Legal Blog ("Blawg") on Causes of Action and Affirmative Defenses in Texas -- with Caselaw Snippets from Appellate Opinions, and Occasional Commentary on Decisions
Wednesday, August 17, 2011
Contract Construction & Ambiguity (per Houston's 14th Court of Appeals)
CONTRACT INTERPRETATION AND CONTRACT AMBIGUTIY
Contract interpretation depends on whether contract is ambiguous
In construing a written contract, the primary concern of the court is to ascertain the true intentions of the parties as expressed in the instrument. Seagull Energy E & P, Inc. v. Eland Energy, Inc., 207 S.W.3d 342, 345 (Tex. 2006). We presume the parties to the contract intended every clause to have some effect. Heritage Res., Inc. v. NationsBank, 939 S.W.2d 118, 121 (Tex. 1996).
Contract terms are given their plain, ordinary, and generally accepted meanings unless the contract itself shows them to be used in a technical or different sense. Valence Operating Co., 164 S.W.3d at 662. We construe contracts from a utilitarian standpoint, bearing in mind the particular business activity sought to be served. Frost Nat’l Bank v. L & F Distribs., Ltd., 165 S.W.3d 310, 312 (Tex. 2005). We will avoid, when possible and proper, a construction which is unreasonable, inequitable, and oppressive. Id.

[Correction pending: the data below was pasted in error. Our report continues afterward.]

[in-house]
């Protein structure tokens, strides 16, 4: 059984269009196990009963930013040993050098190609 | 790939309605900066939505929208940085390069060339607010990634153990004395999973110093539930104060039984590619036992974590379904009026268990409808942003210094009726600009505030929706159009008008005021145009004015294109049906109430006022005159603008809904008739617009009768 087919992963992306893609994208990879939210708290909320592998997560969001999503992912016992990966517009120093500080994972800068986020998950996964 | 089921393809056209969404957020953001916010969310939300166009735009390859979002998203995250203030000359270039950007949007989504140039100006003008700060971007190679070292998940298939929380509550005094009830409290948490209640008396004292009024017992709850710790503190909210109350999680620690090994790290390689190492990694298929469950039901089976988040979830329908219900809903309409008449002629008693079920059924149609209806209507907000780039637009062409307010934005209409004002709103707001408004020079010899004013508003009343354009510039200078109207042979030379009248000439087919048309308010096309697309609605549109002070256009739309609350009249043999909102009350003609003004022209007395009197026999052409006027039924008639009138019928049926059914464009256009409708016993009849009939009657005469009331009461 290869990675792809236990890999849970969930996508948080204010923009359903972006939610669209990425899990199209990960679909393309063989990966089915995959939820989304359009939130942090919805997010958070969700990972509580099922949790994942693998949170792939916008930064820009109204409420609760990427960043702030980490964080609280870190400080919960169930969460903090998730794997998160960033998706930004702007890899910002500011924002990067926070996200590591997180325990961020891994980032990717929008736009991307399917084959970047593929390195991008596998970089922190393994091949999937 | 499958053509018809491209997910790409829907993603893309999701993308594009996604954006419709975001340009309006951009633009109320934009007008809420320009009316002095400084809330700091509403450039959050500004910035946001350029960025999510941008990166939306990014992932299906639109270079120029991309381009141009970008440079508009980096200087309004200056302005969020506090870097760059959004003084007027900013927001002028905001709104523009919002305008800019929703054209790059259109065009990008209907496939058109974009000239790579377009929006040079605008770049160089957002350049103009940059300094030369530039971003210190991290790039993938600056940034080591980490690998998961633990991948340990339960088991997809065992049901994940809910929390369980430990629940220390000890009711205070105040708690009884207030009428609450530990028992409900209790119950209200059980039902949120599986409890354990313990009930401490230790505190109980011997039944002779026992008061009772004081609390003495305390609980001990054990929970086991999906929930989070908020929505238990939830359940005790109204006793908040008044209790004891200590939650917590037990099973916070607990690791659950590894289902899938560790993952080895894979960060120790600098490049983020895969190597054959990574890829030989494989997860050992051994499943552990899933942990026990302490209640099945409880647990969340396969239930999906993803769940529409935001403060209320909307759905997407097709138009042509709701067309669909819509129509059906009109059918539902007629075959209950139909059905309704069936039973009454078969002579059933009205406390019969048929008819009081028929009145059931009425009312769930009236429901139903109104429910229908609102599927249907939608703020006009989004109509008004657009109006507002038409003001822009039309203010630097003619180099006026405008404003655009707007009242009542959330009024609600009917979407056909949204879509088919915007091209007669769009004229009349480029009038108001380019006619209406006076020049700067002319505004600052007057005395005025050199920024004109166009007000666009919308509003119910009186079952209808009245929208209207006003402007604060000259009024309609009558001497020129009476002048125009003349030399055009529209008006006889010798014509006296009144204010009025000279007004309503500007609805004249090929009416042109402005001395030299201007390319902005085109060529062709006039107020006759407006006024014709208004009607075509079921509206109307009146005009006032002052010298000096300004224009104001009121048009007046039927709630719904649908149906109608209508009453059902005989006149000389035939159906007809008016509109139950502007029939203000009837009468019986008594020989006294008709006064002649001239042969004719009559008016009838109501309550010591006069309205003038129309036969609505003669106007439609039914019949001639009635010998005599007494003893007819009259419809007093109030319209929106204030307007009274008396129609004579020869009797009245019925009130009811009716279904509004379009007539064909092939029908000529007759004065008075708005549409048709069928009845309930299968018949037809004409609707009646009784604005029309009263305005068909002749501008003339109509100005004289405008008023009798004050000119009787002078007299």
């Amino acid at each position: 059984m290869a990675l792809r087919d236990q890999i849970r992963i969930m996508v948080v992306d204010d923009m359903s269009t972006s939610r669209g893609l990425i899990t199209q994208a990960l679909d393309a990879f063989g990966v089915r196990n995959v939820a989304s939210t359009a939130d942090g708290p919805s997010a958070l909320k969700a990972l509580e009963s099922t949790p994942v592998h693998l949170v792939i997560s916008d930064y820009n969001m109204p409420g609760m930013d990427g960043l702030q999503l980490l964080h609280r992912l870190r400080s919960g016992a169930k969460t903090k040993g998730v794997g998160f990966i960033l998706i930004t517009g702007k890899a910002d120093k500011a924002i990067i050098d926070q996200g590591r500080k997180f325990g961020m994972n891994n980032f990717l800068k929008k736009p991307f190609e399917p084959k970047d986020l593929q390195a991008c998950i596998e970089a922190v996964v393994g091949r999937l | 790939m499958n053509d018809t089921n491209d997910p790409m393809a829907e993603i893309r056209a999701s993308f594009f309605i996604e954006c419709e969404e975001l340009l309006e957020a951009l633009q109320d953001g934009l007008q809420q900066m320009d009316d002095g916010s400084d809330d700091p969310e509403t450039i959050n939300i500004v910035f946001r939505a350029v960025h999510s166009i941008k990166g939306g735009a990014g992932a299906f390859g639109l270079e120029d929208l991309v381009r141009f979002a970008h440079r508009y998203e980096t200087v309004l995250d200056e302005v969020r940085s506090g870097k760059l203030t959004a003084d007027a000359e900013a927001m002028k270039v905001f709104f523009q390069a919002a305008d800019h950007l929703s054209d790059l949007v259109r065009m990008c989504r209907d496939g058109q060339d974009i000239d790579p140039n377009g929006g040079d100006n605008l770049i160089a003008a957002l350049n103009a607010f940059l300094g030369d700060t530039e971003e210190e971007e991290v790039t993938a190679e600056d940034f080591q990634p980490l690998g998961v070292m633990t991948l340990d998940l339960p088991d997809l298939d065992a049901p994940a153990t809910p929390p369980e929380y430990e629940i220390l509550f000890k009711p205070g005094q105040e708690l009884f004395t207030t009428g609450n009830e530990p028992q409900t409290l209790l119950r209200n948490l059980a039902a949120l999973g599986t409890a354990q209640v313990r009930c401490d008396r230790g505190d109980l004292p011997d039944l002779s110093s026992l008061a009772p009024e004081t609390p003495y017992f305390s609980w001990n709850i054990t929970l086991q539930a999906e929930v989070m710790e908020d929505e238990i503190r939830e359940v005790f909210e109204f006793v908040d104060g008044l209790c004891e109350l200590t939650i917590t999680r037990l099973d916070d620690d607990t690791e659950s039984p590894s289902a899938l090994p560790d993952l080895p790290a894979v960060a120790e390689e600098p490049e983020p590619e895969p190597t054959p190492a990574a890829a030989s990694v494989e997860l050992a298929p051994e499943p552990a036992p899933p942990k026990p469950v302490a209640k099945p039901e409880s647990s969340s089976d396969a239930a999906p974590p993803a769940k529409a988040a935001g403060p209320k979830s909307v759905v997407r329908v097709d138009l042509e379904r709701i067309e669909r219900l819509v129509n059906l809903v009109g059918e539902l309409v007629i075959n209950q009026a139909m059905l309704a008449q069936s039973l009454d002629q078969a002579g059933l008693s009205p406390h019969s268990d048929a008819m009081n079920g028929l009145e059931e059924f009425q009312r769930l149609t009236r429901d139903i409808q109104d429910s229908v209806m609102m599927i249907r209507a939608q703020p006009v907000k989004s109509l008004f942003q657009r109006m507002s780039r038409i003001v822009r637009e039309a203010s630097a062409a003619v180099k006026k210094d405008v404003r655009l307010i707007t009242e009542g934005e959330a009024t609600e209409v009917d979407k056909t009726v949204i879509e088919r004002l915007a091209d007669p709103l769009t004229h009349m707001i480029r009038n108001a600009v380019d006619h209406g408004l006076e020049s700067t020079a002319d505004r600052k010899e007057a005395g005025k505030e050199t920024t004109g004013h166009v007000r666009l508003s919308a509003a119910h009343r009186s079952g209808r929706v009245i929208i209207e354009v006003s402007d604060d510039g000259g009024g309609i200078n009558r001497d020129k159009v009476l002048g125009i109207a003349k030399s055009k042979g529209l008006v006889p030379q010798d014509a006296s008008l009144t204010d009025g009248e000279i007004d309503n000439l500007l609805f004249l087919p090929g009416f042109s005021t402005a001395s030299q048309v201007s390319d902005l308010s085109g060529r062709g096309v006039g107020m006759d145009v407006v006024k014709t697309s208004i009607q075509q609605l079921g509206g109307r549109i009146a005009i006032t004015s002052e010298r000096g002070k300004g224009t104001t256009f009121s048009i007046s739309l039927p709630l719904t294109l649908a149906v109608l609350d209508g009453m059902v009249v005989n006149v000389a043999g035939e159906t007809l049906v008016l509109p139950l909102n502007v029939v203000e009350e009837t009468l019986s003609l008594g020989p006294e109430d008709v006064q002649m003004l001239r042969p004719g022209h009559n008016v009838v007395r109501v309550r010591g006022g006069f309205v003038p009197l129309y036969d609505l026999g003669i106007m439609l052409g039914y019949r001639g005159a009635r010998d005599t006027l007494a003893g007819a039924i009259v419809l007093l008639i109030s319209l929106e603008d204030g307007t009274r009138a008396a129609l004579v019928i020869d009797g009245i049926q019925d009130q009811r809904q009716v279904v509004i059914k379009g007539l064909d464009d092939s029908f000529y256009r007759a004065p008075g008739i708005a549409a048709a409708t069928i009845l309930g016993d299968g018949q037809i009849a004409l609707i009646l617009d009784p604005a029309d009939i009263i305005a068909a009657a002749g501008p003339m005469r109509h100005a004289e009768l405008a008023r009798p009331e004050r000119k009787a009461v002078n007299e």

Whether a contract is ambiguous is a question of law. J.M. Davidson, Inc. v. Webster, 128 S.W.3d 223, 229 (Tex. 2003). A contract is ambiguous when its meaning is uncertain and doubtful or reasonably susceptible to more than one interpretation. Heritage Res., Inc., 939 S.W.2d at 121. A contract is not ambiguous simply because the parties advance conflicting interpretations. Columbia Gas Transmission Corp. v. New Ulm Gas, Ltd., 940 S.W.2d 587, 589 (Tex. 1996).
We determine whether a contract is ambiguous by looking to the contract as a whole in light of the circumstances present when the parties executed it. Sun Oil Co. (Del.) v. Madeley, 626 S.W.2d 726, 731 (Tex. 1981). If a contract is not ambiguous, courts must enforce it as written without considering parol evidence for the purpose of creating an ambiguity or giving the contract “a meaning different from that which its language imports.” David J. Sacks, P.C. v. Haden, 266 S.W.3d 447, 450 (Tex. 2008) (per curiam).
The contract is not ambiguous if it can be given a certain or definite meaning as a matter of law. Universal Health Servs., Inc. v. Renaissance Women’s Group, P.A., 121 S.W.3d 742, 746 (Tex. 2003).
SOURCE: Houston Court of Appeals - 14-10-00558-CV - 8/16/11
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